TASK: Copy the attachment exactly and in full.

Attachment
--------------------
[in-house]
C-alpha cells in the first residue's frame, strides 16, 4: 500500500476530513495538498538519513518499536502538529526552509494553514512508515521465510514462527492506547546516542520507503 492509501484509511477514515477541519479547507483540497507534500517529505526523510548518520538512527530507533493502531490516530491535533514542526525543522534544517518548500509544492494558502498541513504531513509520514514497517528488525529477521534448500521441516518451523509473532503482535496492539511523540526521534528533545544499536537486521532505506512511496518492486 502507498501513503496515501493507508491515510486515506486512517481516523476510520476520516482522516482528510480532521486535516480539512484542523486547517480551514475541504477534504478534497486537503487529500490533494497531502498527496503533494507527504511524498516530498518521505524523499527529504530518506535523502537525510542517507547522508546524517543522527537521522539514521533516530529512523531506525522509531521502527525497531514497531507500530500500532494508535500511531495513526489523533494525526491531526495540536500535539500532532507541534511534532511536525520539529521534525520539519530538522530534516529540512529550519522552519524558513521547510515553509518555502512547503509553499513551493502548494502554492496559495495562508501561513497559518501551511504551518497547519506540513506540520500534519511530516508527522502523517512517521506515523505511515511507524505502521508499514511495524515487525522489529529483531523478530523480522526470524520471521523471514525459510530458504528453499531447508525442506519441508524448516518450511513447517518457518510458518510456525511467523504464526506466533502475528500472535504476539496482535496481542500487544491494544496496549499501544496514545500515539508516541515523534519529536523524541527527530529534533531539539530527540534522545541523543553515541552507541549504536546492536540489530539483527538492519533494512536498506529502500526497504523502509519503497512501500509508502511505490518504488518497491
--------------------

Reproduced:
[in-house]
C-alpha cells in the first residue's frame, strides 16, 4: 500500500476530513495538498538519513518499536502538529526552509494553514512508515521465510514462527492506547546516542520507503 492509501484509511477514515477541519479547507483540497507534500517529505526523510548518520538512527530507533493502531490516530491535533514542526525543522534544517518548500509544492494558502498541513504531513509520514514497517528488525529477521534448500521441516518451523509473532503482535496492539511523540526521534528533545544499536537486521532505506512511496518492486 502507498501513503496515501493507508491515510486515506486512517481516523476510520476520516482522516482528510480532521486535516480539512484542523486547517480551514475541504477534504478534497486537503487529500490533494497531502498527496503533494507527504511524498516530498518521505524523499527529504530518506535523502537525510542517507547522508546524517543522527537521522539514521533516530529512523531506525522509531521502527525497531514497531507500530500500532494508535500511531495513526489523533494525526491531526495540536500535539500532532507541534511534532511536525520539529521534525520539519530538522530534516529540512529550519522552519524558513521547510515553509518555502512547503509553499513551493502548494502554492496559495495562508501561513497559518501551511504551518497547519506540513506540520500534519511530516508527522502523517512517521506515523505511515511507524505502521508499514511495524515487525522489529529483531523478530523480522526470524520471521523471514525459510530458504528453499531447508525442506519441508524448516518450511513447517518457518510458518510456525511467523504464526506466533502475528500472535504476539496482535496481542500487544491494544496496549499501544496514545500515539508516541515523534519529536523524541527527530529534533531539539530527540534522545541523543553515541552507541549504536546492536540489530539483527538492519533494512536498506529502500526497504523502509519503497512501500509508502511505490518504488518497491